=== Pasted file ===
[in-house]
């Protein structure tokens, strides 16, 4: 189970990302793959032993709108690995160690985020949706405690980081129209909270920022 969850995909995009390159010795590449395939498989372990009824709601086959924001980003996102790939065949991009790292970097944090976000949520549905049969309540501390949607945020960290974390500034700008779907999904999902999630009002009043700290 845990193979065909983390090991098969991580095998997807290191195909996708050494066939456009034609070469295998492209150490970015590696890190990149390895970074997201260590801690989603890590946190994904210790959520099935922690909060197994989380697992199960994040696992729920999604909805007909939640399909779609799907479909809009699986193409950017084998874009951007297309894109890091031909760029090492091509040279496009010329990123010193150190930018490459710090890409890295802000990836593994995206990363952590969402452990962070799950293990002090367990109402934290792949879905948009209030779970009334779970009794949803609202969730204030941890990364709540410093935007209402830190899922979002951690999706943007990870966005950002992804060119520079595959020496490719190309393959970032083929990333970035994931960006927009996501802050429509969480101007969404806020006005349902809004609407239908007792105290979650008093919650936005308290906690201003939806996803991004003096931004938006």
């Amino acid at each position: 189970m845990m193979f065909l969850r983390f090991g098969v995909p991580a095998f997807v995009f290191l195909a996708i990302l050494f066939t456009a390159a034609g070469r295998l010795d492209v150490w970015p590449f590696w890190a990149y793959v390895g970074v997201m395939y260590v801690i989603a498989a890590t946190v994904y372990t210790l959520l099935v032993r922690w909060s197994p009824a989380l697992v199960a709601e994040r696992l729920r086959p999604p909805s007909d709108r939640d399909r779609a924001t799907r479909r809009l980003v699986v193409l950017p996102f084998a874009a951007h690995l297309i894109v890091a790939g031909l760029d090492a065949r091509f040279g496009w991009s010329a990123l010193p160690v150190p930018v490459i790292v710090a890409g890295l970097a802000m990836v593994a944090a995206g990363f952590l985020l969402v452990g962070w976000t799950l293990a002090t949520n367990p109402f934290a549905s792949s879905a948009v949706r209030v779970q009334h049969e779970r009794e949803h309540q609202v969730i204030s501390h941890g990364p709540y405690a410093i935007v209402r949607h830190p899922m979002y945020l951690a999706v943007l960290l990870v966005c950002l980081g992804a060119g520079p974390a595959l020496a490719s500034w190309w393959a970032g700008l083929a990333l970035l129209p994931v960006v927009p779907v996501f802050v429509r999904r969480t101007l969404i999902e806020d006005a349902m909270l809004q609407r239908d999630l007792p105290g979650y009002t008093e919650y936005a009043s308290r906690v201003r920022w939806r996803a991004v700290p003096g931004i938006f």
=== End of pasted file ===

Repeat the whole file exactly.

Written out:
[in-house]
């Protein structure tokens, strides 16, 4: 189970990302793959032993709108690995160690985020949706405690980081129209909270920022 969850995909995009390159010795590449395939498989372990009824709601086959924001980003996102790939065949991009790292970097944090976000949520549905049969309540501390949607945020960290974390500034700008779907999904999902999630009002009043700290 845990193979065909983390090991098969991580095998997807290191195909996708050494066939456009034609070469295998492209150490970015590696890190990149390895970074997201260590801690989603890590946190994904210790959520099935922690909060197994989380697992199960994040696992729920999604909805007909939640399909779609799907479909809009699986193409950017084998874009951007297309894109890091031909760029090492091509040279496009010329990123010193150190930018490459710090890409890295802000990836593994995206990363952590969402452990962070799950293990002090367990109402934290792949879905948009209030779970009334779970009794949803609202969730204030941890990364709540410093935007209402830190899922979002951690999706943007990870966005950002992804060119520079595959020496490719190309393959970032083929990333970035994931960006927009996501802050429509969480101007969404806020006005349902809004609407239908007792105290979650008093919650936005308290906690201003939806996803991004003096931004938006």
């Amino acid at each position: 189970m845990m193979f065909l969850r983390f090991g098969v995909p991580a095998f997807v995009f290191l195909a996708i990302l050494f066939t456009a390159a034609g070469r295998l010795d492209v150490w970015p590449f590696w890190a990149y793959v390895g970074v997201m395939y260590v801690i989603a498989a890590t946190v994904y372990t210790l959520l099935v032993r922690w909060s197994p009824a989380l697992v199960a709601e994040r696992l729920r086959p999604p909805s007909d709108r939640d399909r779609a924001t799907r479909r809009l980003v699986v193409l950017p996102f084998a874009a951007h690995l297309i894109v890091a790939g031909l760029d090492a065949r091509f040279g496009w991009s010329a990123l010193p160690v150190p930018v490459i790292v710090a890409g890295l970097a802000m990836v593994a944090a995206g990363f952590l985020l969402v452990g962070w976000t799950l293990a002090t949520n367990p109402f934290a549905s792949s879905a948009v949706r209030v779970q009334h049969e779970r009794e949803h309540q609202v969730i204030s501390h941890g990364p709540y405690a410093i935007v209402r949607h830190p899922m979002y945020l951690a999706v943007l960290l990870v966005c950002l980081g992804a060119g520079p974390a595959l020496a490719s500034w190309w393959a970032g700008l083929a990333l970035l129209p994931v960006v927009p779907v996501f802050v429509r999904r969480t101007l969404i999902e806020d006005a349902m909270l809004q609407r239908d999630l007792p105290g979650y009002t008093e919650y936005a009043s308290r906690v201003r920022w939806r996803a991004v700290p003096g931004i938006f």